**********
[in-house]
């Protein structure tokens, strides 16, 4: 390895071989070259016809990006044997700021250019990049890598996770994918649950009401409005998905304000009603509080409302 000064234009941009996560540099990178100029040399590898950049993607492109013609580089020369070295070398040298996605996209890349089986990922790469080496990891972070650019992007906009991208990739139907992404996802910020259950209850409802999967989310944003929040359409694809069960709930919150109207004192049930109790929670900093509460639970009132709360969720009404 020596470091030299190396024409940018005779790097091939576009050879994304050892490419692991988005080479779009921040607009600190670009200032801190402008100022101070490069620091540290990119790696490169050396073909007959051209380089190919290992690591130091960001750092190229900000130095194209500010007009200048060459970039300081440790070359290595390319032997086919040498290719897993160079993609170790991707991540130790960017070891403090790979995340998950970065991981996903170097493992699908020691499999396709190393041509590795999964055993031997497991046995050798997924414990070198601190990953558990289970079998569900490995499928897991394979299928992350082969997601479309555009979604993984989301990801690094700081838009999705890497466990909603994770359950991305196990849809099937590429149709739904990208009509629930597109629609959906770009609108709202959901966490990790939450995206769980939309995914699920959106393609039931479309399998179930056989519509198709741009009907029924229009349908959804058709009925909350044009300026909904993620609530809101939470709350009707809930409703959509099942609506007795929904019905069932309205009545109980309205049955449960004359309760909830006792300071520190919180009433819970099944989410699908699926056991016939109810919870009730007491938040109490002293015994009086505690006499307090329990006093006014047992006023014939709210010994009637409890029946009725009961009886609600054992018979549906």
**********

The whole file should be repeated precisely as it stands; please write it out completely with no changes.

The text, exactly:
[in-house]
């Protein structure tokens, strides 16, 4: 390895071989070259016809990006044997700021250019990049890598996770994918649950009401409005998905304000009603509080409302 000064234009941009996560540099990178100029040399590898950049993607492109013609580089020369070295070398040298996605996209890349089986990922790469080496990891972070650019992007906009991208990739139907992404996802910020259950209850409802999967989310944003929040359409694809069960709930919150109207004192049930109790929670900093509460639970009132709360969720009404 020596470091030299190396024409940018005779790097091939576009050879994304050892490419692991988005080479779009921040607009600190670009200032801190402008100022101070490069620091540290990119790696490169050396073909007959051209380089190919290992690591130091960001750092190229900000130095194209500010007009200048060459970039300081440790070359290595390319032997086919040498290719897993160079993609170790991707991540130790960017070891403090790979995340998950970065991981996903170097493992699908020691499999396709190393041509590795999964055993031997497991046995050798997924414990070198601190990953558990289970079998569900490995499928897991394979299928992350082969997601479309555009979604993984989301990801690094700081838009999705890497466990909603994770359950991305196990849809099937590429149709739904990208009509629930597109629609959906770009609108709202959901966490990790939450995206769980939309995914699920959106393609039931479309399998179930056989519509198709741009009907029924229009349908959804058709009925909350044009300026909904993620609530809101939470709350009707809930409703959509099942609506007795929904019905069932309205009545109980309205049955449960004359309760909830006792300071520190919180009433819970099944989410699908699926056991016939109810919870009730007491938040109490002293015994009086505690006499307090329990006093006014047992006023014939709210010994009637409890029946009725009961009886609600054992018979549906």